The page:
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Pension Flexibility – The Drawdown Regime

Pension Flexibility – The Drawdown Regime

This is the first in a series of posts regarding pension decumulation. Those sitting the CII AF7, R04, or J05 exams should find this post particularly useful in their revision.

In the first of this series of posts on pension decumulation, we start off by looking at drawdown. Drawdown is one of the main options for pension decumulation and its popularity continues to increase, with a recent FT adviser poll suggesting well over 80% of advised clients use the drawdown route to access their retirement savings.

Capped drawdown

Since 6 April 2015, it has not been possible to designate funds into a new capped drawdown arrangement, although capped drawdown arrangements set up before 6 April 2015 still remain, along with the maximum income review process where members are limited to income at 150% of the Government Actuary Department (GAD) rate.

If a capped drawdown member designates further funds into their existing pre-2015 capped drawdown arrangement, this will not trigger flexi-access drawdown. However, if the member is with a provider that sets up a new arrangement for newly designated funds, this will not count as capped drawdown, and instead will be treated as flexi-access drawdown and will mean the money purchase annual allowance (MPAA) of £4,000 is triggered.

Provided income withdrawals continue within the maximum GAD limit, the annual allowance position will not change – which means the member can still have a £40,000 annual allowance for contributions to defined contribution schemes (unless the tapered annual allowance applies). So, for those members who want to maximise pension contributions, staying in capped drawdown would continue to be the best solution. However, if they exceed the maximum income limit, they will automatically be switched into flexi–access drawdown with a consequent reduction to the MPAA of £4,000.

Here's a sample exam question you can try. It'll help with CII R04 exam revision - specifically pension decumulation. Click To Tweet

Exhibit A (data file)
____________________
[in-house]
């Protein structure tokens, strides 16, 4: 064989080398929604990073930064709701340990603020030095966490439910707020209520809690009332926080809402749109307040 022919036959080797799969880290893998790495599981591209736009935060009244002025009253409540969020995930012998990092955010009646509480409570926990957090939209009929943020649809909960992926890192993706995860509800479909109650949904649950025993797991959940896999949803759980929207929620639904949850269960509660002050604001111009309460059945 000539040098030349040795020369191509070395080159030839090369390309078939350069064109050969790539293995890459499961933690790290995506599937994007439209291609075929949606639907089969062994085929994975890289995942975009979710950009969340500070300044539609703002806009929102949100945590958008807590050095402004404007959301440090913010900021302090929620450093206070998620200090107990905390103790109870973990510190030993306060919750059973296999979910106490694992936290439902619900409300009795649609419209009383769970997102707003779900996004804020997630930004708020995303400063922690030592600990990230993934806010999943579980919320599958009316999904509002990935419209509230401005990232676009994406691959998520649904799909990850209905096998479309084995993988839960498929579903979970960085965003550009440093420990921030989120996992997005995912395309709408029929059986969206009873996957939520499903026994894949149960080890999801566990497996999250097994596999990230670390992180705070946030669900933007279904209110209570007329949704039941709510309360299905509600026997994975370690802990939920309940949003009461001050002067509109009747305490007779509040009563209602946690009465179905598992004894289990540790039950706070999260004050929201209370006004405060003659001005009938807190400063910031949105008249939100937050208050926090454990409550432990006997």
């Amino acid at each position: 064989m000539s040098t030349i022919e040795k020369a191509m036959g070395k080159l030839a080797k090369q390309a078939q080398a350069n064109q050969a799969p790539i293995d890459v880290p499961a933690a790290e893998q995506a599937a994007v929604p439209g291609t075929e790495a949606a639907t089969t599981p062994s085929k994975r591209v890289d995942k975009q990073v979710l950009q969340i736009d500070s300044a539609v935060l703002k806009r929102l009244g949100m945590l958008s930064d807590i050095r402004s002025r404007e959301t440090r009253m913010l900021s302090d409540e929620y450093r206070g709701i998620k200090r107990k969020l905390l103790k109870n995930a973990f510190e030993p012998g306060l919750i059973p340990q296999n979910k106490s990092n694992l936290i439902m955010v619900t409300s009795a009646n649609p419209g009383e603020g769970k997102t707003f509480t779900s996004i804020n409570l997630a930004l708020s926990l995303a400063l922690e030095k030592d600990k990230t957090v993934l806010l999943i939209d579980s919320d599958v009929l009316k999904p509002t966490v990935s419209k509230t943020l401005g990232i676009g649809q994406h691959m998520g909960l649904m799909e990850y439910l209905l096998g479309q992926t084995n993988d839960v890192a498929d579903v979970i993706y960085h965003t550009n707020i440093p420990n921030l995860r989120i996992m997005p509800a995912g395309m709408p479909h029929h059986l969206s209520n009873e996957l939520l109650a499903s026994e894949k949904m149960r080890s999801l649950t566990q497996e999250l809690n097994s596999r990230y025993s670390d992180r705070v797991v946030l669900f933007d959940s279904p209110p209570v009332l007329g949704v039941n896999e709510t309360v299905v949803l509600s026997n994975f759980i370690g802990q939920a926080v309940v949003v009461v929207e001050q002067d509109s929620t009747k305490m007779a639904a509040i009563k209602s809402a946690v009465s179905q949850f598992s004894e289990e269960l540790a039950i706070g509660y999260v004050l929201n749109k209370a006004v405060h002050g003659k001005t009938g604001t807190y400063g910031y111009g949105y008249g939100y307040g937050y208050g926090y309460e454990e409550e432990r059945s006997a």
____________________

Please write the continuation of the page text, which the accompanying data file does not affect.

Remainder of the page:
Flexi-access drawdown

All new drawdown arrangements set up after 6 April 2015 are flexi-access drawdown (FAD). Flexible drawdown disappeared after 6 April 2015 with any funds already in flexible drawdown automatically converting to FAD.  Like flexible drawdown, there are no limits to the amount of withdrawals that can be made under FAD.

Converting from flexible drawdown into flexi-access drawdown triggered a new opportunity to make contributions of up to £4,000 a year under the MPAA provisions, whereas under flexible drawdown the annual allowance was set to zero.

The lack of restriction for members accessing funds under FAD means that advice is vital to make sure that funds last as required.

Income from drawdown

Normally a tax-free pension commencement lump sum (PCLS) of up to 25% of the crystallised fund will be payable if required each time a benefit crystallisation takes place. The remaining 75% of the crystallised fund can remain invested or used to provide an income as required. This income will be taxed as earnings in the usual way.

Part or all of the drawdown fund can be used to buy an annuity at any time.

Over to you!

Try the exam question below (from our R04 mock paper):

Sally was in capped drawdown on 5 April 2015. She took the maximum PCLS from a fund that was worth £385,000.  Sally’s GAD rate is £53 per £1,000, what is the maximum income Sally is entitled to?

  1. £15,304
  2. £18,365
  3. £22,956
  4. £30,608

The answer is below.

Grab the resources you need!

If you’re studying for your CII R04 exam, and you’re feeling like you’re not fully prepared, grab our free taster to try out one of Brand Financial Training’s mock exam papers for yourself.  Click the link to download the R04 mock exam taster now!

Click here to download our free taster mock paper for CII R04

Alternatively, you can download a taster for AF7 or J05 if you are preparing for either of those exams.

 

Answer C: Sally has taken the maximum PCLS (25% of her fund); therefore, her remaining fund invested into pension drawdown is £385,000 x 75% = £288,750. If Sally’s GAD rate is £53 per £1,000, applied to her fund this equates to £288,750/£1,000 x £53 = £15,303.75. The maximum income she can take in capped drawdown is 150% of GAD = £15,303.75 x 150% = £22,956 (rounded up).